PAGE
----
By Melody Stramer, Bexar County Master Gardner
Two of the most common questions we encounter at Master Gardener presentations are: (1) what plants grow well in shady conditions and (2) what plants are deer resistant? With that in mind, I’d like to introduce you to Inland Sea Oats, a plant that I only recently discovered, despite living here since 2009.
Inland Sea Oats (Chasmanthium latifolium) is a rare ornamental bunch grass that is happy in shady conditions. It tolerates a wide variety of soils, including poorly drained areas, but it also will tolerate periods of drought.
It is native to this area, attracts several pollinators, and the stems and seed heads provide shelter and food for visitors to our landscapes. You can find Inland Sea Oats in 29 states, from the Great Plains to the Eastern U.S.
Another feature of this plant is its year-round interest. It starts the year with light green grass, rising to 2-4 feet tall and looking good when other plants are struggling. Between August and early autumn, the seed heads develop and turn a contrasting golden brown with a tinge of pink. These stalks with seed heads are attractive in arrangements to brighten your inside space.
In late fall, the grass stalks turn golden, then copper, providing winter interest and contrast. In early spring, as with other ornamental grasses, you should cut back the clump to ground level prior to new growth.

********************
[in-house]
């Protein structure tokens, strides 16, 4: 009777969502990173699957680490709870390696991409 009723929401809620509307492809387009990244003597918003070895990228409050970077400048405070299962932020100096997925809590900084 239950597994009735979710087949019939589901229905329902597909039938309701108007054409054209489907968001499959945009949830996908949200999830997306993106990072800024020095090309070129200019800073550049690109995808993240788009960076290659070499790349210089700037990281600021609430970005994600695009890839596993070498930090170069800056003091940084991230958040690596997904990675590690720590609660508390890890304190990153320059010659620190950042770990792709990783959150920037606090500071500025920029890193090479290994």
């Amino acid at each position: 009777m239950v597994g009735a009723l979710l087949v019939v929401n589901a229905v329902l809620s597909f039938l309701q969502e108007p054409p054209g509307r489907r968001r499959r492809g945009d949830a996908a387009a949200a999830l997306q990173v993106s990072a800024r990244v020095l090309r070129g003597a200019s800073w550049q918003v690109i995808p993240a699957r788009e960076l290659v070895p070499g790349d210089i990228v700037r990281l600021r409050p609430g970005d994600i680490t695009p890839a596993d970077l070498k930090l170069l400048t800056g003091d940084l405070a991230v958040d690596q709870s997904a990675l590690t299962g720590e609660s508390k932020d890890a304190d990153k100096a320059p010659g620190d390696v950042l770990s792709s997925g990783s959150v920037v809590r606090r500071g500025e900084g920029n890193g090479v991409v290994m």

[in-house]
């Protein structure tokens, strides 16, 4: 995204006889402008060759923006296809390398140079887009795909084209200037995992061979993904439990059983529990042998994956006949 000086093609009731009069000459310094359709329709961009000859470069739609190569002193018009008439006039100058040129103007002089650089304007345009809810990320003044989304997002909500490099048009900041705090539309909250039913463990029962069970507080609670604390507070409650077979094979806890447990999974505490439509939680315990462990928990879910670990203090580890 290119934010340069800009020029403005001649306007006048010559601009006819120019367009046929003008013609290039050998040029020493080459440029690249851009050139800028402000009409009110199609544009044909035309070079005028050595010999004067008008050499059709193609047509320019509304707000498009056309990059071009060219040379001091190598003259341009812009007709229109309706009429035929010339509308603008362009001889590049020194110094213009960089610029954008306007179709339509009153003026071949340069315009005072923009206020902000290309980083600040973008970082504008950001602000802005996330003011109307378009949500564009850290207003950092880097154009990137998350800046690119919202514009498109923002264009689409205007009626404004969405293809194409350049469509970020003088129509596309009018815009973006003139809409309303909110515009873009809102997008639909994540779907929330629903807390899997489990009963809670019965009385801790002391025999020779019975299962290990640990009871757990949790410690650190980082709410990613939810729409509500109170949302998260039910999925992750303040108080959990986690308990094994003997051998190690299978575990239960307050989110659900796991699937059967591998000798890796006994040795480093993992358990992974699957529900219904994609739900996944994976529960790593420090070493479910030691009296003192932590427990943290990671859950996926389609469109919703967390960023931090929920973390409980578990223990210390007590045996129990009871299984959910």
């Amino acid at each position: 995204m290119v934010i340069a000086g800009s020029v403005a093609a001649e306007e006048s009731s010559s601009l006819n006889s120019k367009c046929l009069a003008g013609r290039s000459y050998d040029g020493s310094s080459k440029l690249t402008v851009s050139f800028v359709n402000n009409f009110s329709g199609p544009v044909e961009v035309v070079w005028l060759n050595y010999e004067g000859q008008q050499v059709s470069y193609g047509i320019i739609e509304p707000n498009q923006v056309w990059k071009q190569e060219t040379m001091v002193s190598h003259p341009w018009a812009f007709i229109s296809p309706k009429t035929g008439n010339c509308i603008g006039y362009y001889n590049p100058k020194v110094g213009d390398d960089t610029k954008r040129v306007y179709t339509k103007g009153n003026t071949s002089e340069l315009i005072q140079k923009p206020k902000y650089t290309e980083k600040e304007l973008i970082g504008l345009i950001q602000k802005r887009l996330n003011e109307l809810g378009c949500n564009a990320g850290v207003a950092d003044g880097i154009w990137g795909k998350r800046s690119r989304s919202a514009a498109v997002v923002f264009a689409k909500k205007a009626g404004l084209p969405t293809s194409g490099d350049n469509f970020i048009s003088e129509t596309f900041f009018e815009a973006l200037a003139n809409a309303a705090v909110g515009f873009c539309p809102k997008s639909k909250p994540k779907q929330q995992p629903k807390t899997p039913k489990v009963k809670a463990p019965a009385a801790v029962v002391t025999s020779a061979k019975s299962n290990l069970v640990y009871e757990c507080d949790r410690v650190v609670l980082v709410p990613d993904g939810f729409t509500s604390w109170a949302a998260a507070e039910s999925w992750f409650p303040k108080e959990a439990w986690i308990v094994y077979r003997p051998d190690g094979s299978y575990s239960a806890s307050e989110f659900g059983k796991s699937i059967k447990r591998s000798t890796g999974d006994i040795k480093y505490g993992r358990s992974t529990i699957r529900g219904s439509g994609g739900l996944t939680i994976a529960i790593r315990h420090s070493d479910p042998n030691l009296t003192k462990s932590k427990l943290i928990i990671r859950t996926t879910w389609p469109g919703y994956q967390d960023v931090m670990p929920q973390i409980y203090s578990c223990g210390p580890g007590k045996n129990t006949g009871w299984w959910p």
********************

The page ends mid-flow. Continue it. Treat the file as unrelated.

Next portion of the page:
Inland Sea Oats are easy to grow from transplants and easy to propagate from dried seed heads.
My recently-planted clump has taken off happily, and I’d like to get a half dozen more for shady spaces in the yard. After two winters of plant-killing freezes, this hardy grass will quickly fill in any empty spaces. In addition, Inland Sea Oats are said to be deer resistant and are good choices to contain erosion.
One note of caution is that they are apt to spread. If you don’t want that, remove the clumps and/or remove the seed heads before they drop.
If you decide to seek out this lovely shade-loving plant at your favorite local nursery, be aware that the former scientific name for them is Uniola latifolia. You may find that they may also go by any of the following names: Inland Oats, Northern Sea Oats, Wild Oats, River Oats, Upland Oats, and Indian Wood Oats.